- Provider: These are Primary, Secondary & Tertiary healthcare facilities that are licensed/accredited by relevant authorities to provide services
- HMO: A private or public incorporated company registered with the NHIS to manage the provision of healthcare services through healthcare providers accredited by the scheme
- Capitation: Payment to a primary care provider by the HMO on behalf of the contributor for services to be rendered. Its made regularly and in advance irrespective of utilization.
- Benefit Package: These are services that the NHIS defines as within its scope of coverage. NHIS contract limits coverage to these services
- Fee-For-Service (FFS): Payment made by the HMO to secondary or tertiary healthcare providers that render services on referral from accredited healthcare providers. Primary healthcare providers can also be paid FFS for emergency cases.
- Per Diem: Payment made by PCP and HMO for bed space during hospitalization
- Co-Payment: Payment made by the enrollee to the accredited Pharmacy provider at the point of service. 10% of the total cost of drugs dispensed per prescription in accordance with the NHIS Drug price list
- Co-Insurance: Part-payment made by the enrollee for treatment or Investigations covered under partial exclusion list while the HMO pays the balance
Objectives of NHIS
The objectives of NHIS include;
- ensure every Nigerian has access to good healthcare services
- protect families from the financial hardship of huge medical bills, limit the rise in the cost of healthcare services,
- ensure equitable distribution of healthcare costs among different income groups
- maintain a high standard of healthcare delivery services within the scheme
- ensure efficiency in healthcare service
- improve private sector participation in the provision of healthcare Services
- ensure adequate distribution of healthcare facilities within the Federation
- Equitable patronage of all levels of Healthcare and availability of funds to the health sector for improved services.
Other Responsibilities of the NHIS are:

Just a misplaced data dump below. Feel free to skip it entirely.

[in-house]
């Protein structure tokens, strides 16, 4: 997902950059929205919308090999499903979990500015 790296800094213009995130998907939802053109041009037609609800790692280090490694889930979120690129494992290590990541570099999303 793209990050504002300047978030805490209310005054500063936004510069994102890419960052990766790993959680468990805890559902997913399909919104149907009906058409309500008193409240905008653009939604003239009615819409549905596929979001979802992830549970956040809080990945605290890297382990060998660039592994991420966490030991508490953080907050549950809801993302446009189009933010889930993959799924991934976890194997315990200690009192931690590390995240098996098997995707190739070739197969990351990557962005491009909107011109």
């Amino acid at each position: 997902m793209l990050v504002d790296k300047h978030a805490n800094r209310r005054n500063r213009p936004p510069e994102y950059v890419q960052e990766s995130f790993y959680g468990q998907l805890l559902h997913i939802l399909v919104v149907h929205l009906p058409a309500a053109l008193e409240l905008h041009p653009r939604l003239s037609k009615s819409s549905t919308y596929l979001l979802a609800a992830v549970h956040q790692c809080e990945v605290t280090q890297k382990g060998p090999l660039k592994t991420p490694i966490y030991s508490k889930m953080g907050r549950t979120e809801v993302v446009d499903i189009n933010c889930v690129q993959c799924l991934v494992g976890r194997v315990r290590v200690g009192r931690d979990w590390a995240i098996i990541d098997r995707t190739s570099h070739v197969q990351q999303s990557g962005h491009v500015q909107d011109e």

- register HMO’s and providers
- issue appropriate guidelines to maintain the viability of the scheme
- approve the format of contracts between HMO and all providers
- determine after negotiations capitation and other payments due to providers by the HMO
- Advice relevant bodies on inter-relationship of the scheme with other social security services, research & statistics of matters related to the schemes.
Programs Developed By NHIS
NHIS developed various programs for different sectors of society to ensure coverage and efficiency. They include:
1. Formal sector Social Health Insurance Programme: (Public Sector, Organized Private Sector, Armed Forces, Police, and other uniformed services, Students of Tertiary Institutions SHIP)
2. Informal Sector SHIP: (Community Based SHIP, Voluntary Contributors SHIP)
3. Vulnerable Group SHIP: (Physically challenged persons, Prison inmates, Refugees, internally displaced persons, immigrants & victims of human trafficking, Pregnant women, Children Under Five).
Guidelines for Public & Organized Private Sector
Membership (Employees of organizations employing ≥ 10 persons): contributions are earnings-related. An employer may decide to pay all + extra for additional coverage to the benefit package for a waiting period of 90days before access to healthcare.
Public (Federal) Sector: (Employer pays 3.5%, employee pays 1.75%, representing 5.25% of the employees Consolidated Salary).
Private sector & other government tiers: (Employer pays 10%, employee pays 5%, i.e. 15% of the employees Basic Salary). Scope of coverage was employee, spouse, 4 biological children < age of 18years. More dependents or a child >18yrs of age is covered on the payment of additional contributions by the principal beneficiary. Principals can register 4 biological children each. A spouse or child cannot be registered twice.